TRUMP GETS IMPEACHED, NAFTA 2.0 PASSES, THE HOUSING MARKET STAYS STRONG AND THE MARKETS HIT MORE RECORD HIGHS
- Twas the week before Christmas and U.S. markets are finishing high, driven by low unemployment, strong housing and real progress with NAFTA 2.0, China and Brexit
- Despite an impeachment vote in the House of Representatives, the S&P 500 reached another threshold, passing 3200 with a gain of 1.7% on the week
- Stunningly, the S&P 500 has seen 31 all–time highs so far in 2019 and there are still five full trading days left in the year
- The tech-laden NASDAQ led the major indices with a gain of 2.2%, followed closely by the smaller-cap Russell 2000’s jump of 2.1% and the DJIA’s gain of 1.1%
- Investors received some good economic data this week, including ratification of the USMCA deal (NAFTA 2.0), good news from the housing market and news that personal income improved
- Most of the news, however, was about the historic impeachment vote from the House, which really didn’t impact the markets at all
- Every single one of the 11 S&P 500 sectors finished the week bathed in green, with the Utilities and Real Estate sectors jumping 2.7% each and the Industrials sector underperforming with a 0.3% gain, held back by a bad week for Boeing and FedEx
- The 2–year Treasury yield increased modestly to 1.63% and the 10–year yield increased a bit more to 1.92%
- The U.S. Dollar Index rose 0.6%
- WTI crude increased $60.38/barrel
Weekly Market Performance
Lots of Positive Data and One Big Fat Impeachment
Heading into next week’s shortened Christmas trading week, investors digested a lot of positive economic news that was glossed over by the mainstream media, as an impeachment vote can probably sell more newspapers. So, in case you missed it, here were the positives:
Housing is Up
On Tuesday, the U.S. Census Bureau and the U.S. Department of Housing and Urban Development jointly announced the following new residential construction statistics for November 2019:
- Building Permits are up as privately–owned housing units authorized by building permits in November were up 1.4% and single–family authorizations in November were up 0.8%
- Housing Starts are up as privately–owned housing starts in November were up 3.2% and singlefamily housing starts in November were up 2.4%
- Housing Completions are up as privately–owned housing completions in November were up 6.6% and single–family housing completions in November were up 3.6%
But wait, there’s more. According to data from the National Association of Home Builders, U.S. homebuilder confidence reached its highest level since June 1999. The latest reading of the Home Builder Confidence Index stood at 76 basis points in December and anything above 50 is considered positive.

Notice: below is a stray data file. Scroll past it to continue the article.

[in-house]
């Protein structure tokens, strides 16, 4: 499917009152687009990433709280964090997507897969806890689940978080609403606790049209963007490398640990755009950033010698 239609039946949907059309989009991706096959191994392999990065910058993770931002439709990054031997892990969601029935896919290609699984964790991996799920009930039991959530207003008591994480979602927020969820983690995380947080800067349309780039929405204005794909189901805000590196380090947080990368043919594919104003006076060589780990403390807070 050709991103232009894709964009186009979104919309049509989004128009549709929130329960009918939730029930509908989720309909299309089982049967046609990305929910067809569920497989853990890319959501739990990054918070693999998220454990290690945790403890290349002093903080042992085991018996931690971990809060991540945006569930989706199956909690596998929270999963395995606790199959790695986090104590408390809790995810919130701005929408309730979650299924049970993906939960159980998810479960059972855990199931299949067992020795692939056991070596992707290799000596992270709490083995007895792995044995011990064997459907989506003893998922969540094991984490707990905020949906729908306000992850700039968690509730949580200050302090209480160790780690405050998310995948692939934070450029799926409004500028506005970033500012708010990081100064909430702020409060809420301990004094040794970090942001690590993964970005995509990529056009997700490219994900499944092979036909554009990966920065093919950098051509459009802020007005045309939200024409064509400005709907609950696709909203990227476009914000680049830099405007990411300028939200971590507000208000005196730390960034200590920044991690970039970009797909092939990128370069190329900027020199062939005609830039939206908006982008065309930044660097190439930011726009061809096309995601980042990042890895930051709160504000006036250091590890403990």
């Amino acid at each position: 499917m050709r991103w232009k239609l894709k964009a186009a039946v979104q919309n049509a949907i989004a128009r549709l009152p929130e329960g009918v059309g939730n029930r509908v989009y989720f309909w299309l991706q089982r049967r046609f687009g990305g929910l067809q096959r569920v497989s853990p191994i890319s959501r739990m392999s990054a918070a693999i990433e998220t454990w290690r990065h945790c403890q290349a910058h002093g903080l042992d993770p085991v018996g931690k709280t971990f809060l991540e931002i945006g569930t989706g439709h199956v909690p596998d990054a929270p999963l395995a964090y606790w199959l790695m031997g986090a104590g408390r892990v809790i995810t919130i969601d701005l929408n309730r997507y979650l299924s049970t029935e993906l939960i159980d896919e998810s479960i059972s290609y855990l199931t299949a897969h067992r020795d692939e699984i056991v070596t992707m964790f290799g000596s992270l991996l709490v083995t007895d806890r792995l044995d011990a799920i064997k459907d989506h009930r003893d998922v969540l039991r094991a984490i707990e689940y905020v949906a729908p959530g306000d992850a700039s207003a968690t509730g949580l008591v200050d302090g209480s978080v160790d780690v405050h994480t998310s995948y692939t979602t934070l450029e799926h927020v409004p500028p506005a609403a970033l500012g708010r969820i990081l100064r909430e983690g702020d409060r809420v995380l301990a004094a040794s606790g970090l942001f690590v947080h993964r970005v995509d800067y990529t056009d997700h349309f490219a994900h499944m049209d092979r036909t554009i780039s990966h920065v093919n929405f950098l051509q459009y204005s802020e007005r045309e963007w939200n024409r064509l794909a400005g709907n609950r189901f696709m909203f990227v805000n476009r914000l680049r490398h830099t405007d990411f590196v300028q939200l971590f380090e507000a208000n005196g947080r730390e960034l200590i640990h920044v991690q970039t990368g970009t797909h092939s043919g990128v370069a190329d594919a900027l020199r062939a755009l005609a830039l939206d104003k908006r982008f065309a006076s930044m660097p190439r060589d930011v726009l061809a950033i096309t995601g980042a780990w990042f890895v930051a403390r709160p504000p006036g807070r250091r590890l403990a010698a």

Industrial Production Rebounded
Also on Tuesday, the Federal Reserve released data on industrial production and manufacturing with this statement:
“Industrial production and manufacturing production both rebounded 1.1 percent in November after declining in October. These sharp November increases were largely due to a bounceback in the output of motor vehicles and parts following the end of a strike at a major manufacturer. Excluding motor vehicles and parts, the indexes for total industrial production and for manufacturing moved up 0.5 percent and 0.3 percent, respectively. Mining production edged down 0.2 percent, while the output of utilities increased 2.9 percent.”
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Personal Income Up
On Friday, the U.S. Department of Commerce announced that personal income increased 0.5% in November and disposable personal income increased by the same 0.5%.
This personal income increase in November is on the heels of October’s 0.1% increase. Further, wages and salaries, the largest component of personal income, increased 0.4% in November after increasing 0.5% in October.
Congress Was Busy
Unless you were living under a rock, you know that the House of Representatives voted mostly along party-lines to impeach President Trump. But the very next day, the House also approved NAFTA 2.0, which is now called the United States Mexico Canada Agreement by a vote of 385 to 41.
Cynics are quick to point out that the House delivered President Trump arguably his worst news and best news within 24 hours of one another, as Trump has been trying to redo NAFTA since he campaigned in 2016.